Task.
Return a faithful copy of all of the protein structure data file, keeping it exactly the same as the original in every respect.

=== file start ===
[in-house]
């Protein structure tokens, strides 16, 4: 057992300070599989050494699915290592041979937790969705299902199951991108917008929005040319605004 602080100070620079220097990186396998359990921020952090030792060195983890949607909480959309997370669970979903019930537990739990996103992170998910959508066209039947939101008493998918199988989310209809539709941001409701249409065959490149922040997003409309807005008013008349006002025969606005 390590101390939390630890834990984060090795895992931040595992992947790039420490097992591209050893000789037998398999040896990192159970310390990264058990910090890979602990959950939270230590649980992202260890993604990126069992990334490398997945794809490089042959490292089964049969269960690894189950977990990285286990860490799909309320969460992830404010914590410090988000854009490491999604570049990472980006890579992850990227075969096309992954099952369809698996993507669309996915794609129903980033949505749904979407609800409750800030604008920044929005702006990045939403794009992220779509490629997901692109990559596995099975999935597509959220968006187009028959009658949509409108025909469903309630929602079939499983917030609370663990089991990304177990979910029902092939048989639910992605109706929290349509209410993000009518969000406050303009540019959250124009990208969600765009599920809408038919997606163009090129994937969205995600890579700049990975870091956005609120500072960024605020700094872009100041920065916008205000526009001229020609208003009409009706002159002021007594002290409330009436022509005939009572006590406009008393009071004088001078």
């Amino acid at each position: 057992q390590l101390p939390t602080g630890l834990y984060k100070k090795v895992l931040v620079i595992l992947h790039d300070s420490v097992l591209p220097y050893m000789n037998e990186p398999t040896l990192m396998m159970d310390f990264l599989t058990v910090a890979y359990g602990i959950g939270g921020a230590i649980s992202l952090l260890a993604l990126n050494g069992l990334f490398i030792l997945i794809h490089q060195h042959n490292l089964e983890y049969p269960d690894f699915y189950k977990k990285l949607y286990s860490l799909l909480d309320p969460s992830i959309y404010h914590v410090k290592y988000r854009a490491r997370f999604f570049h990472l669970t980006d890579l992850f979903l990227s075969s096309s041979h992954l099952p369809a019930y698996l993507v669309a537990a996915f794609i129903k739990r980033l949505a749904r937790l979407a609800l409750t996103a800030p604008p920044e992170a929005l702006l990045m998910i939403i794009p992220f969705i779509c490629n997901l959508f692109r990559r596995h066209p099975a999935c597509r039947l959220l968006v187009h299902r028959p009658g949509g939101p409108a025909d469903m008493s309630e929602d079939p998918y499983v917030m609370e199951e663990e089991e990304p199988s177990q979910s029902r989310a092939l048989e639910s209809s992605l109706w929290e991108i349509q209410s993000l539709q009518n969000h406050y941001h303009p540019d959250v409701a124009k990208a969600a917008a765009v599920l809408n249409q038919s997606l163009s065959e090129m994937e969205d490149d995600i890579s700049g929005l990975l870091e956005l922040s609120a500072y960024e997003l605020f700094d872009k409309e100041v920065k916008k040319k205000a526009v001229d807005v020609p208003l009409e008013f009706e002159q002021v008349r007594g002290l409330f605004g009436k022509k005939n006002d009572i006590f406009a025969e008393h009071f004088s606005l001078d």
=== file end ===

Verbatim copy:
[in-house]
């Protein structure tokens, strides 16, 4: 057992300070599989050494699915290592041979937790969705299902199951991108917008929005040319605004 602080100070620079220097990186396998359990921020952090030792060195983890949607909480959309997370669970979903019930537990739990996103992170998910959508066209039947939101008493998918199988989310209809539709941001409701249409065959490149922040997003409309807005008013008349006002025969606005 390590101390939390630890834990984060090795895992931040595992992947790039420490097992591209050893000789037998398999040896990192159970310390990264058990910090890979602990959950939270230590649980992202260890993604990126069992990334490398997945794809490089042959490292089964049969269960690894189950977990990285286990860490799909309320969460992830404010914590410090988000854009490491999604570049990472980006890579992850990227075969096309992954099952369809698996993507669309996915794609129903980033949505749904979407609800409750800030604008920044929005702006990045939403794009992220779509490629997901692109990559596995099975999935597509959220968006187009028959009658949509409108025909469903309630929602079939499983917030609370663990089991990304177990979910029902092939048989639910992605109706929290349509209410993000009518969000406050303009540019959250124009990208969600765009599920809408038919997606163009090129994937969205995600890579700049990975870091956005609120500072960024605020700094872009100041920065916008205000526009001229020609208003009409009706002159002021007594002290409330009436022509005939009572006590406009008393009071004088001078």
């Amino acid at each position: 057992q390590l101390p939390t602080g630890l834990y984060k100070k090795v895992l931040v620079i595992l992947h790039d300070s420490v097992l591209p220097y050893m000789n037998e990186p398999t040896l990192m396998m159970d310390f990264l599989t058990v910090a890979y359990g602990i959950g939270g921020a230590i649980s992202l952090l260890a993604l990126n050494g069992l990334f490398i030792l997945i794809h490089q060195h042959n490292l089964e983890y049969p269960d690894f699915y189950k977990k990285l949607y286990s860490l799909l909480d309320p969460s992830i959309y404010h914590v410090k290592y988000r854009a490491r997370f999604f570049h990472l669970t980006d890579l992850f979903l990227s075969s096309s041979h992954l099952p369809a019930y698996l993507v669309a537990a996915f794609i129903k739990r980033l949505a749904r937790l979407a609800l409750t996103a800030p604008p920044e992170a929005l702006l990045m998910i939403i794009p992220f969705i779509c490629n997901l959508f692109r990559r596995h066209p099975a999935c597509r039947l959220l968006v187009h299902r028959p009658g949509g939101p409108a025909d469903m008493s309630e929602d079939p998918y499983v917030m609370e199951e663990e089991e990304p199988s177990q979910s029902r989310a092939l048989e639910s209809s992605l109706w929290e991108i349509q209410s993000l539709q009518n969000h406050y941001h303009p540019d959250v409701a124009k990208a969600a917008a765009v599920l809408n249409q038919s997606l163009s065959e090129m994937e969205d490149d995600i890579s700049g929005l990975l870091e956005l922040s609120a500072y960024e997003l605020f700094d872009k409309e100041v920065k916008k040319k205000a526009v001229d807005v020609p208003l009409e008013f009706e002159q002021v008349r007594g002290l409330f605004g009436k022509k005939n006002d009572i006590f406009a025969e008393h009071f004088s606005l001078d």